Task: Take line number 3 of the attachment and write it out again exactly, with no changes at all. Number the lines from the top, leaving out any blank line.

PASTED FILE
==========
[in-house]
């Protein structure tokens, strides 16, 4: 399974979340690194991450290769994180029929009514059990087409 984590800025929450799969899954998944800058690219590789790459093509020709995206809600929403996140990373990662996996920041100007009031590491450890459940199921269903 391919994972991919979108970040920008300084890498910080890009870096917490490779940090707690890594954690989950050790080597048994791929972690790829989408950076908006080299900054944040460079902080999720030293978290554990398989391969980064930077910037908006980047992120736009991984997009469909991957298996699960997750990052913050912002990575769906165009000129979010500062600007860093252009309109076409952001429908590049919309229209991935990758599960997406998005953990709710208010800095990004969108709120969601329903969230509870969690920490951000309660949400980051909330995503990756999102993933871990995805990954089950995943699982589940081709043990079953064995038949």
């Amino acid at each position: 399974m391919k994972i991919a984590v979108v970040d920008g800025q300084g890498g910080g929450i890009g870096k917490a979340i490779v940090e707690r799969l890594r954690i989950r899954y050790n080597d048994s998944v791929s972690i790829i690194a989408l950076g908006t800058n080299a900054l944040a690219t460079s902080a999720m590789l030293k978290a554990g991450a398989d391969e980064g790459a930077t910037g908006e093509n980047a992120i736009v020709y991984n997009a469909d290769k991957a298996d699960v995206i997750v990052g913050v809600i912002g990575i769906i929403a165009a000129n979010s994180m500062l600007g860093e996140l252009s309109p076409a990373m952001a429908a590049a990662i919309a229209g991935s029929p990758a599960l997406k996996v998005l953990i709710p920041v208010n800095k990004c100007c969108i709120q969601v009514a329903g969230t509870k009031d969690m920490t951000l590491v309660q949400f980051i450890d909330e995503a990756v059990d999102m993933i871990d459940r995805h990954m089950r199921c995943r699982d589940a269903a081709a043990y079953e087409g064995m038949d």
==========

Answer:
């Amino acid at each position: 399974m391919k994972i991919a984590v979108v970040d920008g800025q300084g890498g910080g929450i890009g870096k917490a979340i490779v940090e707690r799969l890594r954690i989950r899954y050790n080597d048994s998944v791929s972690i790829i690194a989408l950076g908006t800058n080299a900054l944040a690219t460079s902080a999720m590789l030293k978290a554990g991450a398989d391969e980064g790459a930077t910037g908006e093509n980047a992120i736009v020709y991984n997009a469909d290769k991957a298996d699960v995206i997750v990052g913050v809600i912002g990575i769906i929403a165009a000129n979010s994180m500062l600007g860093e996140l252009s309109p076409a990373m952001a429908a590049a990662i919309a229209g991935s029929p990758a599960l997406k996996v998005l953990i709710p920041v208010n800095k990004c100007c969108i709120q969601v009514a329903g969230t509870k009031d969690m920490t951000l590491v309660q949400f980051i450890d909330e995503a990756v059990d999102m993933i871990d459940r995805h990954m089950r199921c995943r699982d589940a269903a081709a043990y079953e087409g064995m038949d």